I can’t choose just one, That’s like asking me to choose one type of food to eat for the rest of my life! Man, that’s soooo tough! Any one of the photographers that I listed as my favorites, as long as we create and image that tells a story, a vignette or snapshot of some aspect of my life. Each photographer has a different style and I would love to see their point-of-view of me.
Tell us about the Six Million Dollar Model…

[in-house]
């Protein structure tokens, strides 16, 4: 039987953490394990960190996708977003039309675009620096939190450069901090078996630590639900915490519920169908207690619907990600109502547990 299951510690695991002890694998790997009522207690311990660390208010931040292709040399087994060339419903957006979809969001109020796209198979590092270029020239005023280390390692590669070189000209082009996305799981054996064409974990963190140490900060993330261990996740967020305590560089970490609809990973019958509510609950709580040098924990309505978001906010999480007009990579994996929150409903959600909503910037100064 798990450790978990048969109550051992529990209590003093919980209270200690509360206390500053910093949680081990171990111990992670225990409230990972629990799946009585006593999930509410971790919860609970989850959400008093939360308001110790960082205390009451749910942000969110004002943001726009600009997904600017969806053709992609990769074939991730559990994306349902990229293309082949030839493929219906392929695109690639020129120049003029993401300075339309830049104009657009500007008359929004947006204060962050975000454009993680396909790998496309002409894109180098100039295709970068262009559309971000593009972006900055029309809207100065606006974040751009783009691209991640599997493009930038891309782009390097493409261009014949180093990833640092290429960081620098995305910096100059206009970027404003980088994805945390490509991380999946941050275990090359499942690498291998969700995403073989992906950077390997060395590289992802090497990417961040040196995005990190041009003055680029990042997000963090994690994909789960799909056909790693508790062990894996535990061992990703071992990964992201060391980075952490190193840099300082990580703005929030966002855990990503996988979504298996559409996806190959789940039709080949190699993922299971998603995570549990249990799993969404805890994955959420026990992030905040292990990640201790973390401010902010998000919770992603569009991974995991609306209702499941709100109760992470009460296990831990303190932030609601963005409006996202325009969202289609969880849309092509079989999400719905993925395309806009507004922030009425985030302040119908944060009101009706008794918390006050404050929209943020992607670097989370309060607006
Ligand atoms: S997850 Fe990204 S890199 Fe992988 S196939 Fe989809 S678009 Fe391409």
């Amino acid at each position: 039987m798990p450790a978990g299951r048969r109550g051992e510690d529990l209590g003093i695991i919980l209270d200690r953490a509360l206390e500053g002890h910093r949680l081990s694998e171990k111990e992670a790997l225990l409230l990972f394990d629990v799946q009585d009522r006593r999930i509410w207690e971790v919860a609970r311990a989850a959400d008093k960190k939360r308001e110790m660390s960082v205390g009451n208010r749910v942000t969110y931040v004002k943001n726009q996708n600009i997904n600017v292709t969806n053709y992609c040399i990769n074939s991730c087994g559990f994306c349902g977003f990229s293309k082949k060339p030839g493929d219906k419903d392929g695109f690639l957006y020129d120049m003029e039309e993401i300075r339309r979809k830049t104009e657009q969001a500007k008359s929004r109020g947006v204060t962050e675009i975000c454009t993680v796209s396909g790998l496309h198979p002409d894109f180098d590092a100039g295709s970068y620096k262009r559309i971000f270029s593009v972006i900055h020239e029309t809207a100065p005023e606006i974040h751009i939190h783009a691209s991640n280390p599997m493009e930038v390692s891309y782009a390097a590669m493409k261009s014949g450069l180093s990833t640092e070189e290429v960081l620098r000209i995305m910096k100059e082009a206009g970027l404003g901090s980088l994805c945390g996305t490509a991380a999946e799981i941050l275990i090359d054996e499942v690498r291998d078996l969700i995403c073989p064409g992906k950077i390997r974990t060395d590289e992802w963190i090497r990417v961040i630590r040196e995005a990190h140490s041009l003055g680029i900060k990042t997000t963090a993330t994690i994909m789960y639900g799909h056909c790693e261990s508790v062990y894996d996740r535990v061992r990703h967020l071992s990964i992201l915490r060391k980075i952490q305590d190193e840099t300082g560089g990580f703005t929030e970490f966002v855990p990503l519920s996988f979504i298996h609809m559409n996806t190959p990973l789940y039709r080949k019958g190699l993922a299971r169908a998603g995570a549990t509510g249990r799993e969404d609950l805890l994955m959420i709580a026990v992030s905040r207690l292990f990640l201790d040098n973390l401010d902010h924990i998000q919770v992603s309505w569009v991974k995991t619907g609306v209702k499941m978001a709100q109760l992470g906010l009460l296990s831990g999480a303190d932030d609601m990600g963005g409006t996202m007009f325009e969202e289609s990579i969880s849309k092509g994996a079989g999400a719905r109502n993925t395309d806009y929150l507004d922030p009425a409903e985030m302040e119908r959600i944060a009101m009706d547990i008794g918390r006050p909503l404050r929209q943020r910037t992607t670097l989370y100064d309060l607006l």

I met Nada Mirat, the six million dollar Playmate, at a nightclub in Denver I used to frequent. I was sitting in the VIP area in my usual spot when the management staff, who I knew very well, told me the area was reserved for a Playboy Playmate who was living in the area. I told them I would stay until she arrived and promptly leave when she did. I had to at least see who she was! Later that evening Nada arrived with her entourage so I got up to leave after introducing myself, but she insisted I stay for a drink. While the music was rockin’ and the liquor was flowing we got acquainted and she told me about being a Playmate. Juicy behind the scenes gossip including a story about a wealthy fan who, after seeing her images in Playboy, gifted her 6 million dollars… what a story that was! She then informed me she had one more shoot to do for Playboy Croatia and the editor had given her pick of who the photographer would be. I had my iPad with me, loaded with my portfolio and saw and opportunity. I told her about my photography and career in dentistry, showed her my portfolio and she loved the images! Enough to give me the chance to shoot her and if she liked the images, she would submit them to Playboy Croatia to see if they would use them. After a great night we exchanged contact information and went our separate ways.Over the next few weeks we spoke on the phone a few times about shooting but couldn’t get our schedules lined up for a shoot. Then one Saturday morning at my 8am call time for a shoot, the model didn’t show up. There I was with a hair and makeup crew, two assistants, and no one to shoot! I had to salvage the day somehow, so I sent the crew to eat breakfast at a local diner while I decided to give Nada a call. With my luck, at 9am on a Saturday, she answered her phone. I explained my situation and she was very gracious for the opportunity and agreed to drive the hour down to the shoot.Nada arrived around 10:30am, got through hair and makeup, and we began shooting around noon and wrapped at 4pm. She was fantastic and really knew what she was doing. I had to play catchup to keep capturing all the amazing shots she was giving me! The week after when I sent her the shots she flipped, absolutely loved them and insisted I come up to her house to shoot another set. I jumped at the opportunity and as they say “the rest is history.” We got 6 pages in the December 2010 issue of Playboy Croatia. She got her third lay out and I got my first, totally ecstatic about what they chose to print. It was funny, there was one image she didn’t want me to send in because she was smiling and felt the editors wouldn’t like it… I sent it in on a hunch and it became a full page!